How Bad Is the Toxic Legacy Left Behind From Colorado's Floods and Other Extreme Storms?

Colorado’s flood inundated vast amounts of natural gas and oil drilling infrastructure in one of the nation’s most intensely-drilled areas.

A condensate tank from an oil/gas well site floating in floodwaters in Weld County, Colorado.
Photo Credit: Carl Erickson

TV news does an incredible job of capturing the immediate, heart wrenching impacts of extreme floods: We all watched in horror as Colorado’s 1,000-year storm, and Hurricane Sandy and Katrina, ravaged homes and businesses.

What TV doesn’t show is the invisible, potentially deadly, long-term toxic legacy these devastating storms leave behind with increasing frequency as climate change intensifies.

Colorado’s flood, for example, inundated vast amounts of natural gas and oil drilling infrastructure in one of the nation’s most intensely-drilled areas. There are more than 20,000 oil and gas wells in Northern Colorado. Thousands were submerged by this month’s floods, along with tanks that store hazardous chemicals used in the hydraulic fracturing process, open frack wastewater pits, and the Baker Hughes oilfield services warehouse in Evans, CO, where potentially hazardous frack chemicals are stored.

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Although industry officials noted the contamination risk, they claimed all was well. Colorado Oil and Gas Association president Tisha Schuller told Colorado’s NBC 9 News that, “There were no fracking sites affected by the flood.” The media, however, has published pictures of floating and overturned storage tanks, drill site wreckage, and sagging pipelines, while the Denver Post and Reuters confirm ten oil spills underway—including 13,500 gallons into the St. Vrain River and 5,250 gallons into the South Platte River. (See flooded oil and gas facility photos here.)

The real damage can’t be assessed until floodwaters recede. By then, the harm may be done, with contaminants flowing into local waterways, soils and communities.

Superstorms Sandy and Katrina likewise drowned the Northeast and Gulf Coast in raw sewage, petroleum products, heavy metals and chemicals that gushed from municipal sewers and septic systems, shattered toxic waste storage facilities, broken pipes, and industrial sites.

It’s known that Sandy spread 11 billion gallons of raw sewage across eight states, according to a study by ClimateCentral.org—enough to fill 250,000 swimming pools. Where that waste and the hazardous microbes it contained were deposited is unknown.

After the storm, the U.S. Environmental Protection Agency (EPA) tested soils at a few  Superfund sites, concluding that no pollution was spread outside already contaminated areas. But the agency admits that most of the New York region’s 246 Superfund sites were only visually inspected after the storm, not tested. So great unknowns remain.

In Louisiana, five years after Hurricane Katrina’s waters receded—floodwaters that engulfed 80 percent of New Orleans—toxic residues remained, according to the Natural Resources Defense Council. Arsenic and lead contaminated soils persist in and around playgrounds, schools and backyards in dangerous concentrations that far exceed state and federal standards, potentially threatening children and families for decades to come.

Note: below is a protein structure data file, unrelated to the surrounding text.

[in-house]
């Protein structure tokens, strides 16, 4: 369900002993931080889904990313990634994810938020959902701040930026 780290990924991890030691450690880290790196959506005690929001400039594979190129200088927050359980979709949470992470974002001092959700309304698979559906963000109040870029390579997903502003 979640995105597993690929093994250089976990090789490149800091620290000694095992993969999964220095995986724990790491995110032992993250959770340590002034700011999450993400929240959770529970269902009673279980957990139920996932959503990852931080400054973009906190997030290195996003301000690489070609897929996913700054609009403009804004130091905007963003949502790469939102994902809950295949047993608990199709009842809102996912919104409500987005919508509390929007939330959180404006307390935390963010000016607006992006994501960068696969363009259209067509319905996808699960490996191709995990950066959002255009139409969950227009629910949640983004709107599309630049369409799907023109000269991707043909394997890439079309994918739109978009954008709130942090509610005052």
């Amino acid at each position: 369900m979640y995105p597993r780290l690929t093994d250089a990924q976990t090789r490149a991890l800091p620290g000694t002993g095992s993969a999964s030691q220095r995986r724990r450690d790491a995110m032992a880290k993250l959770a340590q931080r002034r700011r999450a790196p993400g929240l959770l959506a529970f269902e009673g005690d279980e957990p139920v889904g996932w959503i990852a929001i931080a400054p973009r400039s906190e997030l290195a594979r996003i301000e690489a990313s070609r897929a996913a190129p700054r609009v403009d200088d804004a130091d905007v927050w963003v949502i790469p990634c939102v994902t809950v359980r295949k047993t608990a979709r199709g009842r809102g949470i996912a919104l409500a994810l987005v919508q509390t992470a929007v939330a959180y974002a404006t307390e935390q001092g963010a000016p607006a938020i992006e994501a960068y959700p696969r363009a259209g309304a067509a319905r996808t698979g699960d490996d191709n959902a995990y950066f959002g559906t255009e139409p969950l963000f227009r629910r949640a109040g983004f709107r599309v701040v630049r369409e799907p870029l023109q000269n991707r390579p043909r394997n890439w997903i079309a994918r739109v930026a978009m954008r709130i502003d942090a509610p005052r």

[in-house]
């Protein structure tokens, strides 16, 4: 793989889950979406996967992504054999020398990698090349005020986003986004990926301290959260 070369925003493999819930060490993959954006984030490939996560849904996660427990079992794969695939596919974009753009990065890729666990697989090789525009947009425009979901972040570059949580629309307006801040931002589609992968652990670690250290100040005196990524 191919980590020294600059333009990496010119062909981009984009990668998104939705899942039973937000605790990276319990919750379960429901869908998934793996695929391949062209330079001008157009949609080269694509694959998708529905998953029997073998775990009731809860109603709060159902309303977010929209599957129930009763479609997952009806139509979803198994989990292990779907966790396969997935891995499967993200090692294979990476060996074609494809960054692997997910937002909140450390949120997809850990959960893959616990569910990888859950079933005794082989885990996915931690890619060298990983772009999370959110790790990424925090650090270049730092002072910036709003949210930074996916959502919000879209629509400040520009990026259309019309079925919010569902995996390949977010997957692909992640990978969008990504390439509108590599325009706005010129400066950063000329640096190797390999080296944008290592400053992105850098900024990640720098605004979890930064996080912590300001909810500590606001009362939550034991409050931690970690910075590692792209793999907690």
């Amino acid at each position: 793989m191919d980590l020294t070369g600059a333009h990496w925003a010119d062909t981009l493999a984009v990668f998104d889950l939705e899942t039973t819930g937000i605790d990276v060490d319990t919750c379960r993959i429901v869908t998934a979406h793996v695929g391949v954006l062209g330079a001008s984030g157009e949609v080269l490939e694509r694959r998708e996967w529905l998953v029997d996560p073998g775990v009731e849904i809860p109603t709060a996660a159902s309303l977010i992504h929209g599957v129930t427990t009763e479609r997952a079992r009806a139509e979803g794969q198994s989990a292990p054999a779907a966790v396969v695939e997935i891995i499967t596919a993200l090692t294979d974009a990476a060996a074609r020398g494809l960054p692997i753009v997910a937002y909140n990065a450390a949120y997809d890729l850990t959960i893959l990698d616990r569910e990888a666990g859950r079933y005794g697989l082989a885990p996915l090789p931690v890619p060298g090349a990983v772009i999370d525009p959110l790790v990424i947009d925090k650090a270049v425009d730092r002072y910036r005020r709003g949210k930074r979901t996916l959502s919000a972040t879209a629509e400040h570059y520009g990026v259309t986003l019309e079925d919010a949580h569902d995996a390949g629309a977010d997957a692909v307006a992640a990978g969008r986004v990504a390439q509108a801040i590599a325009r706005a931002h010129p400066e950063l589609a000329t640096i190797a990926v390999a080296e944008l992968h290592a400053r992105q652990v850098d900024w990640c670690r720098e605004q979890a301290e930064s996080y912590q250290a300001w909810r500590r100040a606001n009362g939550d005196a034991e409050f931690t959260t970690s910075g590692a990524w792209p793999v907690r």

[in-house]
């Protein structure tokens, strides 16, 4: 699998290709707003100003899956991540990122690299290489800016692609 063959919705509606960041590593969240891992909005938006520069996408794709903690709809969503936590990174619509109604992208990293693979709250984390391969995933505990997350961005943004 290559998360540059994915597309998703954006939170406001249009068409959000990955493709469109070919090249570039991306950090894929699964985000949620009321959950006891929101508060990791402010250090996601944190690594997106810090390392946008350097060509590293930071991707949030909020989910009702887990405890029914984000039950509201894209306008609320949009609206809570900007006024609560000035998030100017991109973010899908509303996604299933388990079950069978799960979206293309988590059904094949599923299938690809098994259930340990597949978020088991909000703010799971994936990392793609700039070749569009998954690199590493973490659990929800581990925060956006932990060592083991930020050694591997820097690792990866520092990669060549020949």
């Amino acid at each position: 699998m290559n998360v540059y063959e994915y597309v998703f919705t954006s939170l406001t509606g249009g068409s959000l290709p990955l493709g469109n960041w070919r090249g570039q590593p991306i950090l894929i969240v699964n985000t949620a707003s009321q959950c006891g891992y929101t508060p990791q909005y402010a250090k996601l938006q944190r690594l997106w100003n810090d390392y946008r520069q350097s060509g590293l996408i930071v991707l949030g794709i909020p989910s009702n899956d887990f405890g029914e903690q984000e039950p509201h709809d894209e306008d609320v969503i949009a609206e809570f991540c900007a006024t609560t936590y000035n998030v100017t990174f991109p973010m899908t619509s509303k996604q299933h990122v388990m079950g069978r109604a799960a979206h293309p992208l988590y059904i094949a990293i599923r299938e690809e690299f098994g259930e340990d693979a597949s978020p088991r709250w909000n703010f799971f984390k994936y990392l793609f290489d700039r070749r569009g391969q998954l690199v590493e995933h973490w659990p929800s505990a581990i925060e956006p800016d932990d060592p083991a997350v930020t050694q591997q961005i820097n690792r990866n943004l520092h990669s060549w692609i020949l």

The climate change forecast is for escalating deluge, with scientists warning of a warmer, wetter world that carries more moisture in the atmosphere, and more powerful storms. It’s already happening: Between 1958 and 2011, precipitation falling in heavy downpours increased by an astounding 74 percent in the Northeast U.S., 45 percent in the Midwest, 26 percent in the Southeast, 21 percent in the High Plains states, and 12 percent in the Rockies and most of the West, according to NOAA.

Devastating future record storms will surely swamp facilities where harmful chemicals are now safely used and stored. But no one has assessed the potential toxic risks of flooded Superfund sites (some of which, like New Jersey’s Passaic River, are waterways), sewage systems, industrial sites, drilling sites, spent nuclear fuel ponds, pipelines, fuel tanks, landfills, toxic waste dumps, construction sites, gas stations and more.

No one can anticipate where the next 100- or 1,000-year flood will strike, so it’s nearly impossible to predict what poisons might be released, and where they might lodge. But there are ways in which federal, state and municipal authorities could prepare. FEMA needs to vigorously redefine floodplains, using the best models for sea level rise and intensifying storms. The fossil fuel and chemical industries, and others who work with dangerous substances, need to develop realistic disaster plans to protect against release during floods.

When it comes to the potential for climate change-intensified floods to unleash toxic chemicals into the environment, we are in completely uncharted waters. But the time to start planning for the stormy days and years ahead is now.

Blue Ridge Press Editor Glenn Scherer resides in Hardwick, Vermont. ©2013 www.bluerdigepress.com